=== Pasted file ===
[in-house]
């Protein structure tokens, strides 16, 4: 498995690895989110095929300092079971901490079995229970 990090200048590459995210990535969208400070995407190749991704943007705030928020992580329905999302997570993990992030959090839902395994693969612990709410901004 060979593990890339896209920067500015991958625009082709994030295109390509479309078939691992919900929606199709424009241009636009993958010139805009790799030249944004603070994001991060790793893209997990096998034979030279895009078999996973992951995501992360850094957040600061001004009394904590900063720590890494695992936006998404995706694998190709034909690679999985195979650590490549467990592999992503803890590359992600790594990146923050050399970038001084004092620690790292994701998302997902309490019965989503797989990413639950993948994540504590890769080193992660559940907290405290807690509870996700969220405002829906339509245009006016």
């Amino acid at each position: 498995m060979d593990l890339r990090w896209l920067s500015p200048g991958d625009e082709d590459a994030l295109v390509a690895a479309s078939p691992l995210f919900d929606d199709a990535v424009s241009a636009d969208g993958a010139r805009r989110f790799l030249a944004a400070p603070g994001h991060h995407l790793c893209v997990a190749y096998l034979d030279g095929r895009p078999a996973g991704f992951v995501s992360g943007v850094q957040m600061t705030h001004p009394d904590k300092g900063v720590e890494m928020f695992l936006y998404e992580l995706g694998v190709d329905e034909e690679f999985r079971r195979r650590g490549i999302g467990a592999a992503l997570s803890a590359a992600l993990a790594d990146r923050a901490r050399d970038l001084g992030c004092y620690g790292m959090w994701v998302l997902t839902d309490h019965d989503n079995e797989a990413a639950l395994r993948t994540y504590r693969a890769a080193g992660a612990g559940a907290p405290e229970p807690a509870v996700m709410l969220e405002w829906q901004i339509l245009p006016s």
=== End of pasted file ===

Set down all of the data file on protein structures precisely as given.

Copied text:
[in-house]
């Protein structure tokens, strides 16, 4: 498995690895989110095929300092079971901490079995229970 990090200048590459995210990535969208400070995407190749991704943007705030928020992580329905999302997570993990992030959090839902395994693969612990709410901004 060979593990890339896209920067500015991958625009082709994030295109390509479309078939691992919900929606199709424009241009636009993958010139805009790799030249944004603070994001991060790793893209997990096998034979030279895009078999996973992951995501992360850094957040600061001004009394904590900063720590890494695992936006998404995706694998190709034909690679999985195979650590490549467990592999992503803890590359992600790594990146923050050399970038001084004092620690790292994701998302997902309490019965989503797989990413639950993948994540504590890769080193992660559940907290405290807690509870996700969220405002829906339509245009006016």
């Amino acid at each position: 498995m060979d593990l890339r990090w896209l920067s500015p200048g991958d625009e082709d590459a994030l295109v390509a690895a479309s078939p691992l995210f919900d929606d199709a990535v424009s241009a636009d969208g993958a010139r805009r989110f790799l030249a944004a400070p603070g994001h991060h995407l790793c893209v997990a190749y096998l034979d030279g095929r895009p078999a996973g991704f992951v995501s992360g943007v850094q957040m600061t705030h001004p009394d904590k300092g900063v720590e890494m928020f695992l936006y998404e992580l995706g694998v190709d329905e034909e690679f999985r079971r195979r650590g490549i999302g467990a592999a992503l997570s803890a590359a992600l993990a790594d990146r923050a901490r050399d970038l001084g992030c004092y620690g790292m959090w994701v998302l997902t839902d309490h019965d989503n079995e797989a990413a639950l395994r993948t994540y504590r693969a890769a080193g992660a612990g559940a907290p405290e229970p807690a509870v996700m709410l969220e405002w829906q901004i339509l245009p006016s």